Laziness (in proxies) is a virtue

We use Hibernate for object-relational mapping (ORM) and organize our code into domain objects and data access objects.

Historically many of our domain objects have been marked with the “@Proxy(lazy = false)” Hibernate annotation. This annotation tells Hibernate that it should NOT create lazy proxies for the annotated class.

At Redfin, these were almost all bugs. We should never use “@Proxy(lazy = false)” without a big comment explaining why it’s necessary. Our default should be “@Proxy(lazy = true)”. Laziness is good!


Here’s my quick understanding of the effects of the @Proxy annotation. As with everything in Hibernate, each individual piece seems simple, but when you consider all the features that Hibernate exposes, and how they interact, it can become pretty complicated.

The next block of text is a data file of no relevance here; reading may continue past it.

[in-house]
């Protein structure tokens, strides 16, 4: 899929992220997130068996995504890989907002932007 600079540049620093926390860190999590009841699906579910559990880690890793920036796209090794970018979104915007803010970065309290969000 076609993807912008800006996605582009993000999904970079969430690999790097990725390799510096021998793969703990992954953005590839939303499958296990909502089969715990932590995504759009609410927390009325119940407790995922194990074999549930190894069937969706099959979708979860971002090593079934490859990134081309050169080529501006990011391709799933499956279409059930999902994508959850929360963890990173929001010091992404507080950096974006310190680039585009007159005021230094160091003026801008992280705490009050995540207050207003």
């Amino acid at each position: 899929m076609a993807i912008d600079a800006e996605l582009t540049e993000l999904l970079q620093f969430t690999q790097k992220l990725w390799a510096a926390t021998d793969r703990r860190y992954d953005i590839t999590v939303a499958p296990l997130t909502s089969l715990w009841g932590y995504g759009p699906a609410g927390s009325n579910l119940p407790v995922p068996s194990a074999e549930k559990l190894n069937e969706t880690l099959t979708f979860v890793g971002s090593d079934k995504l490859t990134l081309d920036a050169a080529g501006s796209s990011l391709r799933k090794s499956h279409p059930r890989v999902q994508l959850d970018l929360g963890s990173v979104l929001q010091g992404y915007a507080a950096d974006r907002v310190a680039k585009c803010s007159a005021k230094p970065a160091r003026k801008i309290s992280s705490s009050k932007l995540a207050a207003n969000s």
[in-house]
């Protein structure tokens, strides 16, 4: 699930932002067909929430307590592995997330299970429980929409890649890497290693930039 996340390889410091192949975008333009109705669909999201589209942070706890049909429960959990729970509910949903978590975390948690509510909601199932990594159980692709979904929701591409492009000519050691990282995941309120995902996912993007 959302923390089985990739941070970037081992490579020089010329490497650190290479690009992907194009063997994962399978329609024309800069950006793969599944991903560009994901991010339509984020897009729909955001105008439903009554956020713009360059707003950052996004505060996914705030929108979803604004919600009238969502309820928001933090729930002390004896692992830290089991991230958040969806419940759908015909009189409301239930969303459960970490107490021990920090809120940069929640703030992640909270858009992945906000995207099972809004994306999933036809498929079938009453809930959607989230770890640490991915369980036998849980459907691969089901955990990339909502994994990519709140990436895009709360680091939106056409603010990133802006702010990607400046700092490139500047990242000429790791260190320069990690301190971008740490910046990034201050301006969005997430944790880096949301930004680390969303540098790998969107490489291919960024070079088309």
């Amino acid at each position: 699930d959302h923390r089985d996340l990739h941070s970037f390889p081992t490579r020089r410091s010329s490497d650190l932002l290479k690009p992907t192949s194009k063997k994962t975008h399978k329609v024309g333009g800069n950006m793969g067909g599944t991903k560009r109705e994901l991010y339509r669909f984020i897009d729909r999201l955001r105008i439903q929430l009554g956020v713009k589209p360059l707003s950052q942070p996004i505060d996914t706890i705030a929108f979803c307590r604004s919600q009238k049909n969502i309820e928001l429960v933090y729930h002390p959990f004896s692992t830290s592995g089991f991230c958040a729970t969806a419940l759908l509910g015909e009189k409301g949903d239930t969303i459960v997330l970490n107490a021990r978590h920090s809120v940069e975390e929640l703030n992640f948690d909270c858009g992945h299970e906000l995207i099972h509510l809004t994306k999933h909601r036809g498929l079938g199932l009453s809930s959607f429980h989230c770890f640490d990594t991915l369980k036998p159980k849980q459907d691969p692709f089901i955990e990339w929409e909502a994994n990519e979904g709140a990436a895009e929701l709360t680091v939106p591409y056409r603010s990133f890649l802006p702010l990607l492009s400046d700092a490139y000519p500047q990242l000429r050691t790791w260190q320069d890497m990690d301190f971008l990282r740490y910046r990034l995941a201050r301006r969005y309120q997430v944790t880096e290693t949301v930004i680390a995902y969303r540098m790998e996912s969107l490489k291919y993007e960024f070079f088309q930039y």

Hibernate Load Options

When Hibernate loads objects that refer to other objects (i.e. have member objects), it needs to do something about the associated objects. For example, suppose that Cat objects contain (optional) references to Owner objects. When Hibernate is loading a Cat object into memory, it has to decide what to do about the Owner member variable. There are a number of things it COULD do:

  1. When it constructs SQL to load the Cat, it could include the Owner table and columns in the SELECT clause, so that all the data is loaded at once
  2. It could load the Cat object, and subsequently load the Owner object (via a second SQL statement)